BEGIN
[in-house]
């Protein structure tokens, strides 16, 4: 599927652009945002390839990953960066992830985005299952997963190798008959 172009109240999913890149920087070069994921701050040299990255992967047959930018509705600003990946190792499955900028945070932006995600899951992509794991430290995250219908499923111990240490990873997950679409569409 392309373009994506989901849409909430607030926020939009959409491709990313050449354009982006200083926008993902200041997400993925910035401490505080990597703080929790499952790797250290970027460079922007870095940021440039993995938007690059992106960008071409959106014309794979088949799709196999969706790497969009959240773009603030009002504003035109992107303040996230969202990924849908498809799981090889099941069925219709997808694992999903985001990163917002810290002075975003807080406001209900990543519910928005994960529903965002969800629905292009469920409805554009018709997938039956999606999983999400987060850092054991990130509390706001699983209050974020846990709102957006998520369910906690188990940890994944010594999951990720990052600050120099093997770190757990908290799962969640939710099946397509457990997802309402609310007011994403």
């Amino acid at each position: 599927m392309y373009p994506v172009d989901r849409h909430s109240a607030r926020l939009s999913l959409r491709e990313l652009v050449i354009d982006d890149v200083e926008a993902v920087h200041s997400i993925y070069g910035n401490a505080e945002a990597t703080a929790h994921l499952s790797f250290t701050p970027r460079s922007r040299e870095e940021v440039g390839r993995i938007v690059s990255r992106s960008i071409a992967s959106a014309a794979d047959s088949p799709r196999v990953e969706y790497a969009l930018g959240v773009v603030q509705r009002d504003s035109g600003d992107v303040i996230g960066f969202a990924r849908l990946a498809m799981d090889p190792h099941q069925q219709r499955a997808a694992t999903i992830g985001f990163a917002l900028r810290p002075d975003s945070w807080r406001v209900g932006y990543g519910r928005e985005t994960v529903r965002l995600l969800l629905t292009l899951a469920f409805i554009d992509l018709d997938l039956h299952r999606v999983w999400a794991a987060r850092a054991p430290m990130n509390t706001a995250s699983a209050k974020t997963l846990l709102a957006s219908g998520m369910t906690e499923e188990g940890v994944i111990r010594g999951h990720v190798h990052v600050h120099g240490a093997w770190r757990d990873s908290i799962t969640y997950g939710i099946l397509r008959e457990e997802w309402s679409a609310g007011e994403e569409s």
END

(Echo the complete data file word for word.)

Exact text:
[in-house]
């Protein structure tokens, strides 16, 4: 599927652009945002390839990953960066992830985005299952997963190798008959 172009109240999913890149920087070069994921701050040299990255992967047959930018509705600003990946190792499955900028945070932006995600899951992509794991430290995250219908499923111990240490990873997950679409569409 392309373009994506989901849409909430607030926020939009959409491709990313050449354009982006200083926008993902200041997400993925910035401490505080990597703080929790499952790797250290970027460079922007870095940021440039993995938007690059992106960008071409959106014309794979088949799709196999969706790497969009959240773009603030009002504003035109992107303040996230969202990924849908498809799981090889099941069925219709997808694992999903985001990163917002810290002075975003807080406001209900990543519910928005994960529903965002969800629905292009469920409805554009018709997938039956999606999983999400987060850092054991990130509390706001699983209050974020846990709102957006998520369910906690188990940890994944010594999951990720990052600050120099093997770190757990908290799962969640939710099946397509457990997802309402609310007011994403």
């Amino acid at each position: 599927m392309y373009p994506v172009d989901r849409h909430s109240a607030r926020l939009s999913l959409r491709e990313l652009v050449i354009d982006d890149v200083e926008a993902v920087h200041s997400i993925y070069g910035n401490a505080e945002a990597t703080a929790h994921l499952s790797f250290t701050p970027r460079s922007r040299e870095e940021v440039g390839r993995i938007v690059s990255r992106s960008i071409a992967s959106a014309a794979d047959s088949p799709r196999v990953e969706y790497a969009l930018g959240v773009v603030q509705r009002d504003s035109g600003d992107v303040i996230g960066f969202a990924r849908l990946a498809m799981d090889p190792h099941q069925q219709r499955a997808a694992t999903i992830g985001f990163a917002l900028r810290p002075d975003s945070w807080r406001v209900g932006y990543g519910r928005e985005t994960v529903r965002l995600l969800l629905t292009l899951a469920f409805i554009d992509l018709d997938l039956h299952r999606v999983w999400a794991a987060r850092a054991p430290m990130n509390t706001a995250s699983a209050k974020t997963l846990l709102a957006s219908g998520m369910t906690e499923e188990g940890v994944i111990r010594g999951h990720v190798h990052v600050h120099g240490a093997w770190r757990d990873s908290i799962t969640y997950g939710i099946l397509r008959e457990e997802w309402s679409a609310g007011e994403e569409s």